Germanwings Report: Airlines Should Track Pilots' Mental Health
Officials at the Germanwings airline couldn't have done anything to prevent last year's fatal crash, according to the final report (PDF) issued yesterday, because they were not informed by anyone — "neither the co-pilot himself, nor by anybody else, such as a physician, a colleague, or family member" — that Andreas Lubitz was suffering from mental-health problems at the time of the flight. "In addition, the mental state of the co-pilot did not generate any concerns reported by the pilots who flew with him," according to the report. In the four months leading up to the crash, at least six doctors saw Lubitz for his mental-health problems, but none of them informed the airline. Changes should be made to patient confidentiality rules to ensure that authorities are informed when public safety is at risk, according to the analysis by France's safety bureau, Bureau d'Enquetes et d'Analyses.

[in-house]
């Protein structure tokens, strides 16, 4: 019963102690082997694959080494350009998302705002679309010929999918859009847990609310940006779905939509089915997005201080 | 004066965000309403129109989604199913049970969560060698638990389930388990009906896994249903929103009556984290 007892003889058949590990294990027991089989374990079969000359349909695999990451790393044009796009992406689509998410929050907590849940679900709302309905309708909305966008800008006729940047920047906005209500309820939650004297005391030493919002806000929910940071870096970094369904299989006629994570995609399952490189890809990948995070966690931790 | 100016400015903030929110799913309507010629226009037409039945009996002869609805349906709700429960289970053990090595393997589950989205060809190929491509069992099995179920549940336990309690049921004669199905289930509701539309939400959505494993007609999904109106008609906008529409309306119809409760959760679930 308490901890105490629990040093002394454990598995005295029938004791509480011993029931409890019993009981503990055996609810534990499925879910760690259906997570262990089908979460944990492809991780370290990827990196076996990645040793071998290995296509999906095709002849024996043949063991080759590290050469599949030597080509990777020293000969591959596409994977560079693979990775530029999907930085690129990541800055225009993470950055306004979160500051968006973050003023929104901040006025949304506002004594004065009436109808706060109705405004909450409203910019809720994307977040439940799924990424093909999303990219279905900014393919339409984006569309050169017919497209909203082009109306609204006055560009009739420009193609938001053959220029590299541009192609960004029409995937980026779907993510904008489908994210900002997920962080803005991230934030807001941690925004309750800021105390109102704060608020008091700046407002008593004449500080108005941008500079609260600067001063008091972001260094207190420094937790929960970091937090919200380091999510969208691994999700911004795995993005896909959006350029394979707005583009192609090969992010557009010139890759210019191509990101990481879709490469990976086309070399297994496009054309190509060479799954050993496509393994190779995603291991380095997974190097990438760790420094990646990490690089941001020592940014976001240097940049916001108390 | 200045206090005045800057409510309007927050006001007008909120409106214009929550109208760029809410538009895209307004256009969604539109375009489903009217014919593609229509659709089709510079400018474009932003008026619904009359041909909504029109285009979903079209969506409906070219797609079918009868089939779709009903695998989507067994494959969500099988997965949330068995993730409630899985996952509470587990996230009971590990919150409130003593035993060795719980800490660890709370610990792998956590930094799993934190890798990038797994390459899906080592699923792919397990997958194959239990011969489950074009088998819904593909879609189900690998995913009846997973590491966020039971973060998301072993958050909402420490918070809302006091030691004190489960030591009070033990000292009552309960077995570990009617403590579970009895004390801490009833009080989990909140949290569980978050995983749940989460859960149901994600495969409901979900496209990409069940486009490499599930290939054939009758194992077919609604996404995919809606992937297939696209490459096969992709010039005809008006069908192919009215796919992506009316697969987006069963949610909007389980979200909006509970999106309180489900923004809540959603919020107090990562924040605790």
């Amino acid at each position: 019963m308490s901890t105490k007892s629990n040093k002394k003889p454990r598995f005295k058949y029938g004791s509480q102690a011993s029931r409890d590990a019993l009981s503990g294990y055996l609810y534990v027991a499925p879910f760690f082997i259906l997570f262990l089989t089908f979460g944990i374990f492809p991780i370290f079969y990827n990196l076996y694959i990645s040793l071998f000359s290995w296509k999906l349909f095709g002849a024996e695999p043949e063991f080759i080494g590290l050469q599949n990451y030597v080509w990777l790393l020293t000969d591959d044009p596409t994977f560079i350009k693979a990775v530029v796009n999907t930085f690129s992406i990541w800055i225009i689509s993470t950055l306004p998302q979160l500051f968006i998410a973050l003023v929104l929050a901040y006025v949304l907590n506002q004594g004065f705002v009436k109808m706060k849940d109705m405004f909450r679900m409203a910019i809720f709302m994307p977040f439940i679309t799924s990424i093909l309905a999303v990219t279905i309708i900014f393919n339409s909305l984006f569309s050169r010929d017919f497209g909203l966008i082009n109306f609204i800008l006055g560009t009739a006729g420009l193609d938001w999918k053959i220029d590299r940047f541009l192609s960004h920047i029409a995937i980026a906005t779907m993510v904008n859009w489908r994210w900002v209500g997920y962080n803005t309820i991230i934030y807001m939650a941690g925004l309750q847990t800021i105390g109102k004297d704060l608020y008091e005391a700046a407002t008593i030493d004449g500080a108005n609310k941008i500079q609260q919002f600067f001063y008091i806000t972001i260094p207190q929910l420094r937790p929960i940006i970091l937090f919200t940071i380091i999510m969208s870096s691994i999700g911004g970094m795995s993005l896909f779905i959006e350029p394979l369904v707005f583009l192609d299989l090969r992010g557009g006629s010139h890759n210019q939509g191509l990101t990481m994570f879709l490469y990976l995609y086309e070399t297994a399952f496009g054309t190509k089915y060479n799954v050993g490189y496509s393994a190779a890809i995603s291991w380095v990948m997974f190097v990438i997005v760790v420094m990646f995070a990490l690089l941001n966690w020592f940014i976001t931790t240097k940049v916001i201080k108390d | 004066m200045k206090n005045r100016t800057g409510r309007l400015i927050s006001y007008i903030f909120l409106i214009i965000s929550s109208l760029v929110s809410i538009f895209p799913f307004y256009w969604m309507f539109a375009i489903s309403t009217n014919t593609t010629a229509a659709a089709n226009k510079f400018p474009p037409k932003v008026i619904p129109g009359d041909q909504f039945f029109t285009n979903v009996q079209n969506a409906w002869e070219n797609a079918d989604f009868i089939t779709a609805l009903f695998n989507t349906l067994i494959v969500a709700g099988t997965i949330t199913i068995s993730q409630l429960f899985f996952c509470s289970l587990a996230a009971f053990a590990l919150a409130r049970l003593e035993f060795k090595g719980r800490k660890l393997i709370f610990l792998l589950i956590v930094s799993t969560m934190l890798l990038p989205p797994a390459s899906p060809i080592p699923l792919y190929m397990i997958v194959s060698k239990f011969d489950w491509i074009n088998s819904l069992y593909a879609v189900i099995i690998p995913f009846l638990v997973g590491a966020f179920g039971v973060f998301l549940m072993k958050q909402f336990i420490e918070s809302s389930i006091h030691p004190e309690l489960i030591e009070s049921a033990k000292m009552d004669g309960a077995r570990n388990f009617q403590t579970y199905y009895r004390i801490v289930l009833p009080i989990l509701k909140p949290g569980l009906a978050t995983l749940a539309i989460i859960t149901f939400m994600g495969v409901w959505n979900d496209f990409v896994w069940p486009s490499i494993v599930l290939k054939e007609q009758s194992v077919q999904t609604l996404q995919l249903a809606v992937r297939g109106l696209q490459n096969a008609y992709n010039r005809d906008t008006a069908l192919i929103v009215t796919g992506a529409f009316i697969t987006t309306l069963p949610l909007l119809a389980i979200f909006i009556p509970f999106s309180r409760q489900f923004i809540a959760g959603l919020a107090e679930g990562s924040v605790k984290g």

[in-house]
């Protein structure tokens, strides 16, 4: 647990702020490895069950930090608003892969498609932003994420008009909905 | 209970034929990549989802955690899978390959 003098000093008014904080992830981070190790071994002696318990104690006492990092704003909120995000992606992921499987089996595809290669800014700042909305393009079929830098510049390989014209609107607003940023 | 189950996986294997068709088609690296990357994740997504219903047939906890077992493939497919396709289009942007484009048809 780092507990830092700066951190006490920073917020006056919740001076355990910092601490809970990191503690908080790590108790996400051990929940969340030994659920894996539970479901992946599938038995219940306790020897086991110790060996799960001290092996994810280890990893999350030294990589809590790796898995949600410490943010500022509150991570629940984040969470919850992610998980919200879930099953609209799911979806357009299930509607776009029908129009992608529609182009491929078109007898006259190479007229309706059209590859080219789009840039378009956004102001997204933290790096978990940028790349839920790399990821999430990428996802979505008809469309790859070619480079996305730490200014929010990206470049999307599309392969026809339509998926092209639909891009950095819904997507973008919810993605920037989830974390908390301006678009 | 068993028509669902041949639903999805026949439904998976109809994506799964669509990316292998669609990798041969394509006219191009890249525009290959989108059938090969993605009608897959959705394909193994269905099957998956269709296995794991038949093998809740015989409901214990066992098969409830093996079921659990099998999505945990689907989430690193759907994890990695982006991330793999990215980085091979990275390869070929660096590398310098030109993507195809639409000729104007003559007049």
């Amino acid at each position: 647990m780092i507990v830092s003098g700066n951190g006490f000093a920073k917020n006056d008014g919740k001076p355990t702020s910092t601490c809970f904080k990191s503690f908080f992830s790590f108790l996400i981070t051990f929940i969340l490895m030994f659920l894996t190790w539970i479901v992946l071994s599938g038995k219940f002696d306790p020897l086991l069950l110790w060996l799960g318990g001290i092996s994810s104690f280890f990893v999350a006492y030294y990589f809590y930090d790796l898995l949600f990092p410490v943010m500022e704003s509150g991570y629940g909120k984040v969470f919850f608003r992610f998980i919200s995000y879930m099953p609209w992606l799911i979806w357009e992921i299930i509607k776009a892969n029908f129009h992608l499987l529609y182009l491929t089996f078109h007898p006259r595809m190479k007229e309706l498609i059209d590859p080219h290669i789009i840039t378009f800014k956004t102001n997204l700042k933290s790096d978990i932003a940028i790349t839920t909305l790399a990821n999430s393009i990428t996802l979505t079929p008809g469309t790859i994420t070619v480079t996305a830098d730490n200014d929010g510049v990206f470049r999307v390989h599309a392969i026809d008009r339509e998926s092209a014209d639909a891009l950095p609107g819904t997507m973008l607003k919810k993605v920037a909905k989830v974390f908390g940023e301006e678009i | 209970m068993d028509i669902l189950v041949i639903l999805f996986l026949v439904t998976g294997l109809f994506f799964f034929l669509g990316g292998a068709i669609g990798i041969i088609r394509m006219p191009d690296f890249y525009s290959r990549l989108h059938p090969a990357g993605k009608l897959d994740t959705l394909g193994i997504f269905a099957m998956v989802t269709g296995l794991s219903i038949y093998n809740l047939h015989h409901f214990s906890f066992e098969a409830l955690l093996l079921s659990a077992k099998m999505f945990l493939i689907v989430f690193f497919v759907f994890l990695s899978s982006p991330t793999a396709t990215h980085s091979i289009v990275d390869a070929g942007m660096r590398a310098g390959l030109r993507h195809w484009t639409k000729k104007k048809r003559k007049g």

Also, aviation authorities need to do a better job of monitoring pilots with psychological problems and be clear about follow-up requirements, investigators said. The report also recommended that airlines should mitigate the risks taken by pilots who self-report disabling problems, by offering loss-of-income insurance. EASA also should routinely analyze all reports of in-flight pilot incapacitation and continuously re-evaluate its medical assessment criteria, the report recommended. The investigators also said EASA should ensure that airline operators provide peer-support groups to pilots and their families, where personal and mental-health issues can be discussed with an assurance of confidentiality, to help ensure that pilots will get help when they need it.
Investigators also found that after Lubitz was treated for a depressive episode in 2009, a note citing a special conditions/restrictions waiver was added to his medical certificate. However, no follow-up or specific assessment was required for subsequent medical checks. The certificate was revalidated or renewed annually from 2010 to 2014, but no psychologist or psychiatrist was involved in that process. Lubitz, the first officer on Germanwings Flight 9525 on March 24, 2015, locked his captain out of the cockpit and deliberately flew the Airbus A320 into a mountainside, killing all 150 people on board.